Insulin and other diabetes medications and supplies can be costly. Here in the US, insurance status and age (as in Medicare eligibility) can impact both the cost and coverage. So today, let’s discuss how cost impacts our diabetes care. Do you have advice to share? For those outside the US, is cost a concern? Are there other factors such as accessibility or education that cause barriers to your diabetes care?
As I thought about this post, I felt the urge to start with a disclaimer or an apology. But I’ll start with thankfulness. I may complain about having been forced into an insulin that doesn’t work as well for me or having to wait on hold to get a real person to talk to about my supplies, my medicine or my next appointment. But at the end of the day, I’m very lucky when it comes to diabetes costs.
And I don’t use “lucky” in a flippant manner. I generally refuse to refer to myself as being lucky, blessed (or in some other way gifted what I need) to be where I am in my life when it comes to career, home and relationship. I work hard and make choices to get to where I am. But when it comes to the access to what I need to not only stay alive but be healthy, I’m really lucky. I have insurance, I have an HSA, I have the means to pay my high deductible and I have the best medical care in the world right in my back yard. That, my friends, feels a lot like luck.
It’s officially Diabetes Blog Week! I’m looking forward to contributing to the conversation as many days this week as possible. Today’s prompt is:
Diabetes can sometimes seem to play by a rulebook that makes no sense, tossing out unexpected challenges at random. What are your best tips for being prepared when the unexpected happens? Or, take this topic another way and tell us about some good things diabetes has brought into your, or your loved one’s, life that you never could have expected?
Albert Einstein is credited with saying that insanity is doing the same thing over and over again and expecting different results. The whole concept of doing to the same thing over and getting different results sounds more than a little like life with type 1 diabetes. I can do the exact same things each day, at the exact same time and eat exactly the same foods, taking exactly the same amount of insulin and my numbers will never be the same.
Type 1 diabetes = insanity. I do the same thing over and over and have to expect a different result otherwise I will literally go insane. This disease is maddening, especially if you’re like me and have a healthy appreciation for order. These past five years I’ve learned some tough lessons in flexibility, discipline and taking deep breaths.
I’d like to hit both points in the prompt and give you the best return on your time for reading my first DBlog Week post. Continue reading →
Not nearly enough women’s clothing is made with pockets. I’m tempted to purchase any dress or skirt that I try on if it has pockets… even if it doesn’t look that great on me.
“But women carry purses, they don’t need pockets in their clothing.”
False! There are plenty of times when carrying a purse with you doesn’t make sense or isn’t permitted. The struggle is real.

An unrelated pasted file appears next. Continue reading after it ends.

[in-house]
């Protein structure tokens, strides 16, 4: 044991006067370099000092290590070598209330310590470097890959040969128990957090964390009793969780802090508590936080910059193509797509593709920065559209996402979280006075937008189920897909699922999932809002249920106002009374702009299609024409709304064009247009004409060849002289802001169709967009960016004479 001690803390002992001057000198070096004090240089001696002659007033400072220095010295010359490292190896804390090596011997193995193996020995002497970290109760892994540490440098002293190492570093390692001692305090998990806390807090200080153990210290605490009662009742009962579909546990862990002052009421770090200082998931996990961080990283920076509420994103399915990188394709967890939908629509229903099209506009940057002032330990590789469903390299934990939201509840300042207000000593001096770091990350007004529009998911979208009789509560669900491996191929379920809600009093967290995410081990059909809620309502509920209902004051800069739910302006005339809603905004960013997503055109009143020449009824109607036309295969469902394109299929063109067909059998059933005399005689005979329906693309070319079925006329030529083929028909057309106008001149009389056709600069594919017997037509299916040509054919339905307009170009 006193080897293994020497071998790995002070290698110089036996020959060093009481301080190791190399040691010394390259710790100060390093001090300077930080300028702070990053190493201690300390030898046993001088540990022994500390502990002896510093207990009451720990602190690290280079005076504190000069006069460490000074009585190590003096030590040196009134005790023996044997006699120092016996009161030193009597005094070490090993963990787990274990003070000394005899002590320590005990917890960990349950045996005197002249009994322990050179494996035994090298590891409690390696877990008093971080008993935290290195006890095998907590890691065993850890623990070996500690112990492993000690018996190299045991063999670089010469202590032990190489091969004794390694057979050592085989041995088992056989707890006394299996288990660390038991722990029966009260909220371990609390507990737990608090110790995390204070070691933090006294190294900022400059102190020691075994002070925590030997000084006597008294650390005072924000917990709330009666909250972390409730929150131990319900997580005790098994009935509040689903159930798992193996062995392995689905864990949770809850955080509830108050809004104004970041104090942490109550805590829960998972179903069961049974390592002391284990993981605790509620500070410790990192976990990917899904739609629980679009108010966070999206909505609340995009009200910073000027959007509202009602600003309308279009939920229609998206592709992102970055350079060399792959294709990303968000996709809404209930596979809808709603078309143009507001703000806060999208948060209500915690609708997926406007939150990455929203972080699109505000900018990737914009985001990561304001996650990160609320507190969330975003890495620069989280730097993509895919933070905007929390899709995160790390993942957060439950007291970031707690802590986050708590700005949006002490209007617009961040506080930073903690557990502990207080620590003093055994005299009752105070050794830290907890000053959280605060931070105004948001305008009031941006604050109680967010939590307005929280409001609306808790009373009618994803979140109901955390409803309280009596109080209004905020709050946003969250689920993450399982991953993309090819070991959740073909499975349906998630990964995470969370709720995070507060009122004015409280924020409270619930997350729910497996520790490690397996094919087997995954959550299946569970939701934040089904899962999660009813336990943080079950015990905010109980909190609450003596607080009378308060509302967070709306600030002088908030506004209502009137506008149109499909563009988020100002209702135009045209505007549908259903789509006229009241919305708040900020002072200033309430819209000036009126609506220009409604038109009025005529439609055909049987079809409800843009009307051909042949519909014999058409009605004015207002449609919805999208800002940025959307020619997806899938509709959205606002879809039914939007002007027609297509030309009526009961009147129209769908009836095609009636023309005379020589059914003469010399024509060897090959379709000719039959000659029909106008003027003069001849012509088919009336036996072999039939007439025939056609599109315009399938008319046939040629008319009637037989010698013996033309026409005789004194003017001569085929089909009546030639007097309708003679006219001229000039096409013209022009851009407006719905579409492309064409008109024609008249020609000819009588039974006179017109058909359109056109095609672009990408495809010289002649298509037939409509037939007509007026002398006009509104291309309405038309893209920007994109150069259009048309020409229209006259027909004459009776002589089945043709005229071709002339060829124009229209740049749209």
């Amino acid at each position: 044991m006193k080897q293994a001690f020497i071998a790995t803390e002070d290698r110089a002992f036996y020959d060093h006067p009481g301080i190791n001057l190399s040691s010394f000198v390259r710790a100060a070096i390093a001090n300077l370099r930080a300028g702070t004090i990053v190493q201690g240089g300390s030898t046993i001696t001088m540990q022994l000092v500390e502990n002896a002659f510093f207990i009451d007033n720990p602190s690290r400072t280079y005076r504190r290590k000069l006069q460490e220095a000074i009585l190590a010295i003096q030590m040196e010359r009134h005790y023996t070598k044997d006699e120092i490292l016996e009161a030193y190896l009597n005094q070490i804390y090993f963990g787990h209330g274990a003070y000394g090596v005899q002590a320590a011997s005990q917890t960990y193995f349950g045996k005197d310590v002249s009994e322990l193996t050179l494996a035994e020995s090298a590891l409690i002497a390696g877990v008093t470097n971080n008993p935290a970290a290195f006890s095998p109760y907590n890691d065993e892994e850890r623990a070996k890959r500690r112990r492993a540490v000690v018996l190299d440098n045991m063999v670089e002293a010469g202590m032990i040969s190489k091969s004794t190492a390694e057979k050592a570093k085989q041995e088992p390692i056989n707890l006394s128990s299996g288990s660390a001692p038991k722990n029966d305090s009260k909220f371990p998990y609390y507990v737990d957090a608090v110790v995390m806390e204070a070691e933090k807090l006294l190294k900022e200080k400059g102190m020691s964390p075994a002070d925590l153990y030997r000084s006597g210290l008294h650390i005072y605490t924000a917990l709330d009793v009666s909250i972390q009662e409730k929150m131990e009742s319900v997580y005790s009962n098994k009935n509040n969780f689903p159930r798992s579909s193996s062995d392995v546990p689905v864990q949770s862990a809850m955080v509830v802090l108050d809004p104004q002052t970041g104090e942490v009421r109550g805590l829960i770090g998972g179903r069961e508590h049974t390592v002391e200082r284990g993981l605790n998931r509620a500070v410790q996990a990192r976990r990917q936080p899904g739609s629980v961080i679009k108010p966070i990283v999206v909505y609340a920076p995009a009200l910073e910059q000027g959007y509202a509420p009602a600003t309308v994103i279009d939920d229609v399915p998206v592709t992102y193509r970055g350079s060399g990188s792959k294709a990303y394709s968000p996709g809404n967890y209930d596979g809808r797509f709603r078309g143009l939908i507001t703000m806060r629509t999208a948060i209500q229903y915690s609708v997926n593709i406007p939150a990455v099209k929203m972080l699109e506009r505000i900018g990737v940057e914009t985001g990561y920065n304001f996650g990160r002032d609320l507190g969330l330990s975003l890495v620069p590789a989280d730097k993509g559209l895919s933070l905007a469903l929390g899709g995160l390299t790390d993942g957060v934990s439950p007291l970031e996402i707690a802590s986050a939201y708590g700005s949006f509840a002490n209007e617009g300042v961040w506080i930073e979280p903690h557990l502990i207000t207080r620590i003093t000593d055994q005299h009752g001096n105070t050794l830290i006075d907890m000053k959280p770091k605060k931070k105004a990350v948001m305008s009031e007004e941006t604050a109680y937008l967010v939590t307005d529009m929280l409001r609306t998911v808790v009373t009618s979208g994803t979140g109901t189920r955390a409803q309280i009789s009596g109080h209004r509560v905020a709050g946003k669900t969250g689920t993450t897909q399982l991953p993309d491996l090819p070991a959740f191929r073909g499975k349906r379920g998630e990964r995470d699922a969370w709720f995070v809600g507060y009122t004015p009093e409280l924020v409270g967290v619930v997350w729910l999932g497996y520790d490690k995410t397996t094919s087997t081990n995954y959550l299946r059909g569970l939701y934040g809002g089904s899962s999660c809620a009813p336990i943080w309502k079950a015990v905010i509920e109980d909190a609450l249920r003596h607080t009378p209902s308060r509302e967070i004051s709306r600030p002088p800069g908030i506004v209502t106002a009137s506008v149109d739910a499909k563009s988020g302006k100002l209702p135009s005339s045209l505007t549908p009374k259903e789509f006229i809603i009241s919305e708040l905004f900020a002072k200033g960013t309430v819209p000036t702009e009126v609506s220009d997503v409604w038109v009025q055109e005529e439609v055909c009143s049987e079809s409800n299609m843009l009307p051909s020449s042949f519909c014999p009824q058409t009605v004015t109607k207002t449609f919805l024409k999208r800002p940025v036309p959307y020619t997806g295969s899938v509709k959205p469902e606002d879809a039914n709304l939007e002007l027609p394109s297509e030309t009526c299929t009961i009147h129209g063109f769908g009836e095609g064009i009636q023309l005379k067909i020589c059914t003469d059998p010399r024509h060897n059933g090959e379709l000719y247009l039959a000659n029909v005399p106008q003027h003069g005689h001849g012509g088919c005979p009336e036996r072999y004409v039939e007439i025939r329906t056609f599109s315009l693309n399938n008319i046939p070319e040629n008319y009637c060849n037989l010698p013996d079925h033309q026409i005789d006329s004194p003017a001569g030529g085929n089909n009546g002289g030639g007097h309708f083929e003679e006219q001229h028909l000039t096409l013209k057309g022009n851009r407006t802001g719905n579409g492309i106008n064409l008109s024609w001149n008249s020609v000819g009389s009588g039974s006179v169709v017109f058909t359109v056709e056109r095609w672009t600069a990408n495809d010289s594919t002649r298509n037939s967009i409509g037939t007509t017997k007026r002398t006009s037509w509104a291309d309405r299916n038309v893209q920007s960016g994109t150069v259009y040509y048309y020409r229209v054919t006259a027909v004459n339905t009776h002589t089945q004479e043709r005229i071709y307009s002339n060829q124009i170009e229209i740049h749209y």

So what do you do with the bare necessities that you must carry? You improvise! Remember the time I created a utility garter for my diabetes supplies while I carried out Matron of Honor duties?
I’ve long thought about adding pockets to some of my favorite dresses but never got around to it until last week. Last Friday, I volunteered at my local JDRF chapter’s annual gala fundraiser. I worked on auction check in/out and entered donations and couldn’t really have my purse with me. They requested that volunteers dress in black, so I went to my closet and pulled out my favorite black skater dress. You may remember it from my blog post about our 5th wedding anniversary.
Zero pockets to be found
One problem, there’s nowhere to stash my phone so I can track my blood sugar. I thought about the garter, but it would need adjustments to fit a phone securely and it might be awkward to dig under my dress for it at this kind of event. So I decided to add pockets. Continue reading →
Within the last few weeks, I checked off the rest of Cleveland sports from my Cleveland experiences list… or at least I think I did.
Brad and I had the opportunity to attend a Cleveland Monsters hockey game and the home opener for the Cleveland Gladiators arena football.
I’d never been to any kind of hockey game before in my life so when a friend invited us to join them at a game in their suite, I got to experience both my first hockey game AND my first time in a suite at The Q. We were spoiled.
The suite experience was nice, fewer crowds to deal with and no one sitting in front of me blocking my view. It also made it easier to socialize with the group we’d gone with. The hockey itself was interesting, the most cheering came from when the players fought.
I didn’t until yesterday. It’s fitting because let me tell you, this spring has been a little rough and April proved to be a trying month. I’m kind of glad to be saying goodbye to this month.
March ended with a bang in the form of a heart attack.My mother suffered a coronary spasm that she first thought was an allergic reaction. Here’s the thing about heart attacks, you never rarely expect to have one… until you do. Continue reading →